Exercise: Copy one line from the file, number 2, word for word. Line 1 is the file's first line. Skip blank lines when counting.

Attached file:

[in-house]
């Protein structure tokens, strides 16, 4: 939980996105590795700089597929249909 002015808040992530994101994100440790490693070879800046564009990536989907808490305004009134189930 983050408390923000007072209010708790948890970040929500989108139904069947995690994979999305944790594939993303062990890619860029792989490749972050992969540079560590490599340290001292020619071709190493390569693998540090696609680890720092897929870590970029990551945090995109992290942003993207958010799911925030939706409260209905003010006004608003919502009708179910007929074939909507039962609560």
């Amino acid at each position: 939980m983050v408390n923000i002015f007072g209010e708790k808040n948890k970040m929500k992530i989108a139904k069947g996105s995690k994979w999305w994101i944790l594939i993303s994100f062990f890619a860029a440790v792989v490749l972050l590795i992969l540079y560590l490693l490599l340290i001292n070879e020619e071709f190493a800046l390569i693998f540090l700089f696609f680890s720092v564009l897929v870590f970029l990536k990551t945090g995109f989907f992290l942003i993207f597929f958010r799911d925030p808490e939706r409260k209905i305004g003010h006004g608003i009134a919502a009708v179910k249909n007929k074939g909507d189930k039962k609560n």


């Protein structure tokens, strides 16, 4: 939980996105590795700089597929249909 002015808040992530994101994100440790490693070879800046564009990536989907808490305004009134189930 983050408390923000007072209010708790948890970040929500989108139904069947995690994979999305944790594939993303062990890619860029792989490749972050992969540079560590490599340290001292020619071709190493390569693998540090696609680890720092897929870590970029990551945090995109992290942003993207958010799911925030939706409260209905003010006004608003919502009708179910007929074939909507039962609560």